BOCA RATON, Fla. - Lyrics of hope and peace, the music was written by a victim of the Holocaust, Samuel Blasz. The pages could've easily been lost amid the genocide. But Blasz's daughter, Eva Blasz Egri, a Holocaust survivor herself, held the original music sacred and secret for seventy years after she was liberated.
"I went through hell to be here in America," said Egri.
The music came alive Thursday as Egri listened to it alongside her family for the first time since her childhood.
"This is a family treasure that my mother has carried for years, we've never heard it and she hasn't heard it since before the war," said Julia Goldner, Egri's daughter.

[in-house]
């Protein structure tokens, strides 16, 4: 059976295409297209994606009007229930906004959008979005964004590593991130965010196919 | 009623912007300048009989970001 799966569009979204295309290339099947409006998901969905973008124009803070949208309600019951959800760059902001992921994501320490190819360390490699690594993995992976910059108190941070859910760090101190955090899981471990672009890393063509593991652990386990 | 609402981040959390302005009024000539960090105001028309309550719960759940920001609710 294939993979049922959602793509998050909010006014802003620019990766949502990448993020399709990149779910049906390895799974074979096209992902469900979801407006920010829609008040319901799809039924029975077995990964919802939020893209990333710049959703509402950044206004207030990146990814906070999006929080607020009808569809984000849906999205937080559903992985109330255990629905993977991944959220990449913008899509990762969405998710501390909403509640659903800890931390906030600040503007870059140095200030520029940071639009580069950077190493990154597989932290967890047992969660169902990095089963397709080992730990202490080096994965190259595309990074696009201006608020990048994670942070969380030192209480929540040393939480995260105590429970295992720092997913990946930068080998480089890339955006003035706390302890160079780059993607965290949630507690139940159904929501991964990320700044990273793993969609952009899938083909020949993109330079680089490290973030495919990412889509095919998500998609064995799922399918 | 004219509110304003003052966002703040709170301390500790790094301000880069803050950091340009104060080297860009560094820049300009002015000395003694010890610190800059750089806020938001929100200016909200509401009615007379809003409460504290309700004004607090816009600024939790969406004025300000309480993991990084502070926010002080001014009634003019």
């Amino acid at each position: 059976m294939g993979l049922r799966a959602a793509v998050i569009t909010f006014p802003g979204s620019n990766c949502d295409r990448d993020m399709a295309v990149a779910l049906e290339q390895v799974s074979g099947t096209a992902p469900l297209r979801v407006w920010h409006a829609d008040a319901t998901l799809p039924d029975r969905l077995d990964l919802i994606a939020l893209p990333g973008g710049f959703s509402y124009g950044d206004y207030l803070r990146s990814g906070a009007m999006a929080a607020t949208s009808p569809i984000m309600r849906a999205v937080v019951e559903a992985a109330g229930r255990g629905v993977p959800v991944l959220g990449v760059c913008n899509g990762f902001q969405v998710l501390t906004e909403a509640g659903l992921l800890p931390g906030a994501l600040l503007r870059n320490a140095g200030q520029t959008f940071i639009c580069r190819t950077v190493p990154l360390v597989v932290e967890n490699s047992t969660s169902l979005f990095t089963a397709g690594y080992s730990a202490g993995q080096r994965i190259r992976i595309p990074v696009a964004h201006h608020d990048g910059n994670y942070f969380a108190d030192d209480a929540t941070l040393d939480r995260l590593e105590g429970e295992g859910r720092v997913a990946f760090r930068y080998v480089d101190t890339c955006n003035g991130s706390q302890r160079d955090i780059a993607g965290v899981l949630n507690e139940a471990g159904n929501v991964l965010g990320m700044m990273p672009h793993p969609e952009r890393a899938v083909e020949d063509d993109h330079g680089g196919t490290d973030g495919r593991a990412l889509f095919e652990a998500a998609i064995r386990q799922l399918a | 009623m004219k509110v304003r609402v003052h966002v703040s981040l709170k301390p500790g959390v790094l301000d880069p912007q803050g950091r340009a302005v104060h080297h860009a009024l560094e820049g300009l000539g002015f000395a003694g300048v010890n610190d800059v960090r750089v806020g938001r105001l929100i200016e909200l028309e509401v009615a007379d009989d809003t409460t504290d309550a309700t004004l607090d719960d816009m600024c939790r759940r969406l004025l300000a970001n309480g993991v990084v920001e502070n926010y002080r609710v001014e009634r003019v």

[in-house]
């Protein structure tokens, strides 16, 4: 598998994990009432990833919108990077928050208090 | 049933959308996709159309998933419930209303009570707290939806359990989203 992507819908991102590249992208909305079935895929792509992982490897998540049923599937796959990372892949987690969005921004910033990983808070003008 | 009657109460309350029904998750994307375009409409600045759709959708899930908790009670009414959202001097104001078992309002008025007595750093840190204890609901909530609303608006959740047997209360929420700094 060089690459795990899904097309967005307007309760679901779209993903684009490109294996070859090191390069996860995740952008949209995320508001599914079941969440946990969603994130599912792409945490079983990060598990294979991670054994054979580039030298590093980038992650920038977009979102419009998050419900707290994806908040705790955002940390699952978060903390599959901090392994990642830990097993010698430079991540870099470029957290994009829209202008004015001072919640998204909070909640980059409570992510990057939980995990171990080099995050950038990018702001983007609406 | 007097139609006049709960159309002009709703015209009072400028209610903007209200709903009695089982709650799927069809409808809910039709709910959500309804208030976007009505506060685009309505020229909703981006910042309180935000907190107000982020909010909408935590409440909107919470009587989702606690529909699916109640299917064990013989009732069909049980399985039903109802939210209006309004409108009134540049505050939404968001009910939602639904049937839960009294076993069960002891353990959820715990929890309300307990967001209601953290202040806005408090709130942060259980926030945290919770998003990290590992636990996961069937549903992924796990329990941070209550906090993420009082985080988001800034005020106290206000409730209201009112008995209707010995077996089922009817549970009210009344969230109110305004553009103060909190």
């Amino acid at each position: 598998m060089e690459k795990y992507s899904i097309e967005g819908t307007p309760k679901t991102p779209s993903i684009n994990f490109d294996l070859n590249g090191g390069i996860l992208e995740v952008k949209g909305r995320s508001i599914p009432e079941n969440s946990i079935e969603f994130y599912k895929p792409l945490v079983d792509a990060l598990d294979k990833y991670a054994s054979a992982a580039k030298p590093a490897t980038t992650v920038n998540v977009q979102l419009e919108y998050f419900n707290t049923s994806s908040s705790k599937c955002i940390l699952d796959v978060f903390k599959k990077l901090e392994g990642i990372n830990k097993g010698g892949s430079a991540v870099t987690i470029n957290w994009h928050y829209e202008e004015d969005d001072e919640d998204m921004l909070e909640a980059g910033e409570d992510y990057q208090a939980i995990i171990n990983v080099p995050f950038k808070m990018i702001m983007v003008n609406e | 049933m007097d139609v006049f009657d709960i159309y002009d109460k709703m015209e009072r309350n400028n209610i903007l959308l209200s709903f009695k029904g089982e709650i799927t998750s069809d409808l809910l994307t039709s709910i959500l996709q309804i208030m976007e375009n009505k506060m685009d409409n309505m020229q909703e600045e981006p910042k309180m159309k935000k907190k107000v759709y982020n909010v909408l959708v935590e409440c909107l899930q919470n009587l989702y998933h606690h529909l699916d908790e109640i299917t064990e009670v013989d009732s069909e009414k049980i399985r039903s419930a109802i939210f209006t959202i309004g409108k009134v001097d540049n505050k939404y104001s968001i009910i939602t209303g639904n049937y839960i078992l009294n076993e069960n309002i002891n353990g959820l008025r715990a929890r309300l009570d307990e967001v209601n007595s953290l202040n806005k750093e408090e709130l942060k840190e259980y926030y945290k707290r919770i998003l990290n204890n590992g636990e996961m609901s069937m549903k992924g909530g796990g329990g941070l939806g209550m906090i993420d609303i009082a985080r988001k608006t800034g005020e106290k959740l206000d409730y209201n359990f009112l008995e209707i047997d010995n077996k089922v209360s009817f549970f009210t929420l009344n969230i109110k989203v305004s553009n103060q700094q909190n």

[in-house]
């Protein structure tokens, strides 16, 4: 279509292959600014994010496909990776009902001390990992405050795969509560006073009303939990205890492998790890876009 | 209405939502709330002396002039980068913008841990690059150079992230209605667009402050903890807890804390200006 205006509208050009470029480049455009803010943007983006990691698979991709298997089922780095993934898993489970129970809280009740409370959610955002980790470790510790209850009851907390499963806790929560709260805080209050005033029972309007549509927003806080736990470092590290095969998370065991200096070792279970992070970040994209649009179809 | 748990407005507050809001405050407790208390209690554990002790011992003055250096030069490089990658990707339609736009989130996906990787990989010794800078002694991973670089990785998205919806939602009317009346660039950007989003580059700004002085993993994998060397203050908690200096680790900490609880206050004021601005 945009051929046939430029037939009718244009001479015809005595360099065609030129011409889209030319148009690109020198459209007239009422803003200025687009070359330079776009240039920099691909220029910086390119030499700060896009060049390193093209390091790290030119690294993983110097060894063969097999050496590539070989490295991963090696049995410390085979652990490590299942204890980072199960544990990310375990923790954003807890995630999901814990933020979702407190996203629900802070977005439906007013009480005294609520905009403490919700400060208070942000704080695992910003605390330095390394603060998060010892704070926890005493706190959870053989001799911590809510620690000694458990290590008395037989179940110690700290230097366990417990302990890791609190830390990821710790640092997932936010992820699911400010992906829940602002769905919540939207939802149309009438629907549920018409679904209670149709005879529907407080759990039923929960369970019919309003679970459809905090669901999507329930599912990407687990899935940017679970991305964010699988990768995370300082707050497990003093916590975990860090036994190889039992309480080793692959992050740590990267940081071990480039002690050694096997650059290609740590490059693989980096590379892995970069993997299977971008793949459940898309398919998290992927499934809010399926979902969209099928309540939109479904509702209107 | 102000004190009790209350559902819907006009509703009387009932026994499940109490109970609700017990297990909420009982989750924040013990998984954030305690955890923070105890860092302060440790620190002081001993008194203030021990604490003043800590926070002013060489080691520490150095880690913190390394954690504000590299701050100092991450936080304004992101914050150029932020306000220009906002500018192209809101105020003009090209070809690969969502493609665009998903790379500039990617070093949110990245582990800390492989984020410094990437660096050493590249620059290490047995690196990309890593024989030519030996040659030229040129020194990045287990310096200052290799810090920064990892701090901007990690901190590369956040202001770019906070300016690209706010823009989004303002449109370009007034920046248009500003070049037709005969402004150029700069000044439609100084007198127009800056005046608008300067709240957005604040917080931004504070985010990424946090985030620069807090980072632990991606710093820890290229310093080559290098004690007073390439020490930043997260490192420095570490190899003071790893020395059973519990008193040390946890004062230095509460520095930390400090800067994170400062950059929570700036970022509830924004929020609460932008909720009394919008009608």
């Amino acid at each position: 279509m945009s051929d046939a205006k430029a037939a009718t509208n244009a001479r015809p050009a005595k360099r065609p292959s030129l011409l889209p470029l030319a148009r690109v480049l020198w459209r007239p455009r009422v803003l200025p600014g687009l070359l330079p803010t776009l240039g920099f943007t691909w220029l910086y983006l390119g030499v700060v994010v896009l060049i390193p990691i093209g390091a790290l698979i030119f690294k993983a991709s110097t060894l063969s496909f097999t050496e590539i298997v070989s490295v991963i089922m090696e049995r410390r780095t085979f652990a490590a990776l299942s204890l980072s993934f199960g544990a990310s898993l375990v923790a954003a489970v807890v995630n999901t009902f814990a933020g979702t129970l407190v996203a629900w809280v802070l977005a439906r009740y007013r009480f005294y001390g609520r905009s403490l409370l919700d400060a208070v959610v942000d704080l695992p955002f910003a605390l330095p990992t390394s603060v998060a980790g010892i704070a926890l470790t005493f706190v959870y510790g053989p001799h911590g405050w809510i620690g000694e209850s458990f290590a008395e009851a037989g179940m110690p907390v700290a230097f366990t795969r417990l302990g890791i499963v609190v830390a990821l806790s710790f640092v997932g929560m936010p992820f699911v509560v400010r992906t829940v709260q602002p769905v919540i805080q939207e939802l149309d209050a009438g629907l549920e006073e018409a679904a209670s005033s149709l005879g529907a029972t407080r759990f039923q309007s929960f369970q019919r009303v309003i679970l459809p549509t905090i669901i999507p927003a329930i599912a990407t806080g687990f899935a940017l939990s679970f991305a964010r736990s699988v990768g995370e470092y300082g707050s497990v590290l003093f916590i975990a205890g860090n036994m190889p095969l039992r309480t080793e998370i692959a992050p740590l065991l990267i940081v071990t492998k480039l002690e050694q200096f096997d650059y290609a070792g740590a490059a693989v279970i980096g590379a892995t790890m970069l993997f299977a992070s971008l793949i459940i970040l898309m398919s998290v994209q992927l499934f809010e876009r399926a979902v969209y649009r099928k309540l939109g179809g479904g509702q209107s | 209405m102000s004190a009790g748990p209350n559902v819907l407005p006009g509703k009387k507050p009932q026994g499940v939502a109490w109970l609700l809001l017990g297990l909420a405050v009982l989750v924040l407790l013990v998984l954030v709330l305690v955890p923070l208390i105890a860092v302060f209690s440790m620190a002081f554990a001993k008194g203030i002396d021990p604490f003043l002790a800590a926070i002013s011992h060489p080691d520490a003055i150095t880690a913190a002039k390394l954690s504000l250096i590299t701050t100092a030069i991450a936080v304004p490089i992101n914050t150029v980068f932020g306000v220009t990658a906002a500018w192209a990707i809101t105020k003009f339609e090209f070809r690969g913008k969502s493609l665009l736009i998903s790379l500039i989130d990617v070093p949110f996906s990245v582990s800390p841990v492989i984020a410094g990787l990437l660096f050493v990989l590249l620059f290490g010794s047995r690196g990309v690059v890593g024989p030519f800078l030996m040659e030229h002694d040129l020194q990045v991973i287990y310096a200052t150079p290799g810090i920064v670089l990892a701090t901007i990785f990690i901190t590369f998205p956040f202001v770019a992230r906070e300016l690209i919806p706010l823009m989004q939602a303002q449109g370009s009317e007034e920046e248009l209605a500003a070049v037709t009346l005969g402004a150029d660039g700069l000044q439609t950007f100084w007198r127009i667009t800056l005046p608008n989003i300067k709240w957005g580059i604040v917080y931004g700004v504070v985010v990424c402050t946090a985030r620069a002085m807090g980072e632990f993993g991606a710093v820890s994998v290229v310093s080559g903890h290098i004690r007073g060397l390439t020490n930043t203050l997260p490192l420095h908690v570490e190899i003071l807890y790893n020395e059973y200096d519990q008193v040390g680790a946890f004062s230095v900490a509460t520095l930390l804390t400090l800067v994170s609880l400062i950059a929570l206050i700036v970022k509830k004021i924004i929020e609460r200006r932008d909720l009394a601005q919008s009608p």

The 90-year-old survivor doesn't like to speak of the horrors she endured at Auschwitz, a tattoo bearing her identification number on her arm is a constant reminder.
But the music, her father's creation, takes her back to before the terror, to a time when her family was together in Hungary.
"I had a beautiful childhood, I learned many things from my parents, my father," said Egri.
Egri's parents died in the gas chambers, along with three of her siblings. She describes what it is like to listen to the notes that embody her family, the legacy her father left behind.
"Very proud, happy, unbelievable," said Egri.
"I think this will be a rare experience to bring to life a family member who is long gone through his music," said Heather Coltman, the pianist for the concert, and FAU music professor.
"It's a very moving, very humbling experience," said Goldner.
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